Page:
Another challenge is security and trust. Transactions can only take place with customer consent, and banks must be able to verify that people are who they claim to be. In this ecosystem, the responsibility for authentication and identity management rest solely with the account holding banks. 

API abuses are expected to increase as open banking further develops. Furthermore, with open banking also comes the need for digitalisation, which has dilated the threat landscape related to financial crime, providing organised crime and cybercriminals with increased opportunities to prey on digital consumers.

There is also enhanced risk of identity theft and online fraud in the digital space. If not managed correctly, these online risks can erode trust in the banking relationship, which can prevent a smoother transition to digitalisation, especially in emerging markets.

Tips and best practices

Banks and those within the open banking ecosystem can leverage technologies such as artificial intelligence and machine learning to address security challenges, including safeguarding account entry points with frictionless multifactor authentication, detecting fraudulent transactions and protecting against cyber attacks. 

They can also incorporate the following best practices with their long-term strategy for building out a robust and secure open banking architecture: 

  • Preparation, automation, and scalability are critical. Financial institutions should always assume they are under attack, and proactively use technology to be prepared. 
  • A key component of any financial services firm’s risk management strategy should be focused and optimised around preventing fraud, automating online threat detection, and being able to continuously validate the identity of the users. 
  • Technology should be scalable to support financial businesses in becoming more dynamic. Technology is there to enable them to grow, partition, isolate and adapt to any regulatory requirement and threats that consumers, banks, and fintech providers could encounter.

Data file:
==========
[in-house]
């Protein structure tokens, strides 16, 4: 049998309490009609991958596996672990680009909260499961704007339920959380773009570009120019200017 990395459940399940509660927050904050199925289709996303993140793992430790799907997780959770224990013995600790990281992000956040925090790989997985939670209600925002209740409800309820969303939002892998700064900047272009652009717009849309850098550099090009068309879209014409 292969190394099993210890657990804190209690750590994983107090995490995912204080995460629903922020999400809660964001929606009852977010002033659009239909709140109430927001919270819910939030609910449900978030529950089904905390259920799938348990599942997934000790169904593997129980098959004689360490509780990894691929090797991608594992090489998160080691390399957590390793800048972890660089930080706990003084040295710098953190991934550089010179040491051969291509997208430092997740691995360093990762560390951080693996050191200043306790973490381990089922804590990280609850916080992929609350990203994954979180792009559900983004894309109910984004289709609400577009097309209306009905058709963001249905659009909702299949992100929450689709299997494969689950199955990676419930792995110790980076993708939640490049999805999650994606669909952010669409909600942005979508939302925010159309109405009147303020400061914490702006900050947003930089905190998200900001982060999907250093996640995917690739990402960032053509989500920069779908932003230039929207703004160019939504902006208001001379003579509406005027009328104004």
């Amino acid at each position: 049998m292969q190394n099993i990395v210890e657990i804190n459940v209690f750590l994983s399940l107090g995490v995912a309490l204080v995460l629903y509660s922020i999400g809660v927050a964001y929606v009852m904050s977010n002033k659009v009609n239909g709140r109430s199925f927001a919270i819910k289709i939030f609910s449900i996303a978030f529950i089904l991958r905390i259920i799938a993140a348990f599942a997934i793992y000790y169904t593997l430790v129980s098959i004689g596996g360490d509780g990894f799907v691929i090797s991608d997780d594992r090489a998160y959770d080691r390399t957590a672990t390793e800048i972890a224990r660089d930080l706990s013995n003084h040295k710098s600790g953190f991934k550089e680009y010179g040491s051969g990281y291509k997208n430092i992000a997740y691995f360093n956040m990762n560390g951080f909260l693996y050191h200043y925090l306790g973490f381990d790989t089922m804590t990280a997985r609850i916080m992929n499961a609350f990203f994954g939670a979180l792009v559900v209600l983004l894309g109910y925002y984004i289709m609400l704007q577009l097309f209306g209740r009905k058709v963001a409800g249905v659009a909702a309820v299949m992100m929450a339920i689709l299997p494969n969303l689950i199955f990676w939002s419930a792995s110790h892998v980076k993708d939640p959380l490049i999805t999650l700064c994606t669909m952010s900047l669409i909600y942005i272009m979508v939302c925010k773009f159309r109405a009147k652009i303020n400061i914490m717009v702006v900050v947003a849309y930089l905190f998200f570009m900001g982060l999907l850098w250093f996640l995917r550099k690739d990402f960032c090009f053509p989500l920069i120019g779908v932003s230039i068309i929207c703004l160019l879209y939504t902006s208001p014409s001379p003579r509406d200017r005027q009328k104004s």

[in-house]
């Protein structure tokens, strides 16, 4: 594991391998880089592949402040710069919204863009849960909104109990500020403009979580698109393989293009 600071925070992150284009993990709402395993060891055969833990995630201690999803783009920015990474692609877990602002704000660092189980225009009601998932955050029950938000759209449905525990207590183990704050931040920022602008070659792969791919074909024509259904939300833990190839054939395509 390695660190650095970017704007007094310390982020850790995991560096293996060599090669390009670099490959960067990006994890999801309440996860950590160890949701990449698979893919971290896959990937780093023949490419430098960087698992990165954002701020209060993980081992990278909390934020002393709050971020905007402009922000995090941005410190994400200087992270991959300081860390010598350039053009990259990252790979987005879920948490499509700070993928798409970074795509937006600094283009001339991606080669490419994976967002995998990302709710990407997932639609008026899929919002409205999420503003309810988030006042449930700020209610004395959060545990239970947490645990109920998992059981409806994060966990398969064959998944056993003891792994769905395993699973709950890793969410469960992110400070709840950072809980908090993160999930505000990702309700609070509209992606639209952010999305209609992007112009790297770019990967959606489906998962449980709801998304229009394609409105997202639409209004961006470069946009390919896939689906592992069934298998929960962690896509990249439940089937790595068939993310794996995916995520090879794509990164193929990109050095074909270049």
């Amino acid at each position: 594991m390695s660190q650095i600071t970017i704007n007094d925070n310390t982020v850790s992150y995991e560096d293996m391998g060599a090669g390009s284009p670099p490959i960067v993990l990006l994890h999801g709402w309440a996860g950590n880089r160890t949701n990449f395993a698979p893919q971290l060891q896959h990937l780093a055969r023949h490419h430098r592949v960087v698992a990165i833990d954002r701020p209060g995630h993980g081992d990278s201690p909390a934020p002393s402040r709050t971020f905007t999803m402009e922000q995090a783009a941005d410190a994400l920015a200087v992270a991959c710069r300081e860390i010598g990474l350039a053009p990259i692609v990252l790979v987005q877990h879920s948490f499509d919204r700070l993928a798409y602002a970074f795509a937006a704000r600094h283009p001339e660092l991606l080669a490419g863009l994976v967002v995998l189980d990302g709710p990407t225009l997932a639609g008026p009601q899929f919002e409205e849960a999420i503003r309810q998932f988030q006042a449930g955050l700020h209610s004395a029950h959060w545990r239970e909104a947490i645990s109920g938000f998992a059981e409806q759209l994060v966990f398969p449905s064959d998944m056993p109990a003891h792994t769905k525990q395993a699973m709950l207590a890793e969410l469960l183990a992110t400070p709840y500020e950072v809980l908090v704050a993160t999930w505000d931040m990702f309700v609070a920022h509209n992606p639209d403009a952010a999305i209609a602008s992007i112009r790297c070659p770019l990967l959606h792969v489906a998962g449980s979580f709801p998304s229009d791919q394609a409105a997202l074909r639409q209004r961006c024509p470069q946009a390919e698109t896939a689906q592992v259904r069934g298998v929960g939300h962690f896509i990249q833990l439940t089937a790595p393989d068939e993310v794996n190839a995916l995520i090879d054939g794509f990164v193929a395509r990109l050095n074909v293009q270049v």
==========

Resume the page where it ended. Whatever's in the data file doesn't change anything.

• Finding the balance between usability and security starts with identifying the key internal stakeholders which have operations that impact the customers. They can be part of the tech, business, security, or legal team. One important aspect is that all teams need to be aligned with the chief experience officer (CXO). 
  • When trying to establish the user experience (UX), the consumer experience might not be attributed to a specific channel. For instance, when consumers are making online payments, or just simply trying to apply for a new telephone or mobile phone account, it would typically require multiple touchpoints from the consumer. These entry points that are part of the consumer experience can also add and introduce certain risks. 
  • Having a way to correlate multiple channel behaviours from the consumer significantly helps identify and analyse fraud by looking at all the cross-channel data available. This is a very important factor in making sure consumers can transact securely across their end-to-end journey.
  • Always remember that gaining trust is the end goal. The outcome is dependent on the stakeholders’ measurement of success within the constraint of their organisation and jurisdictions.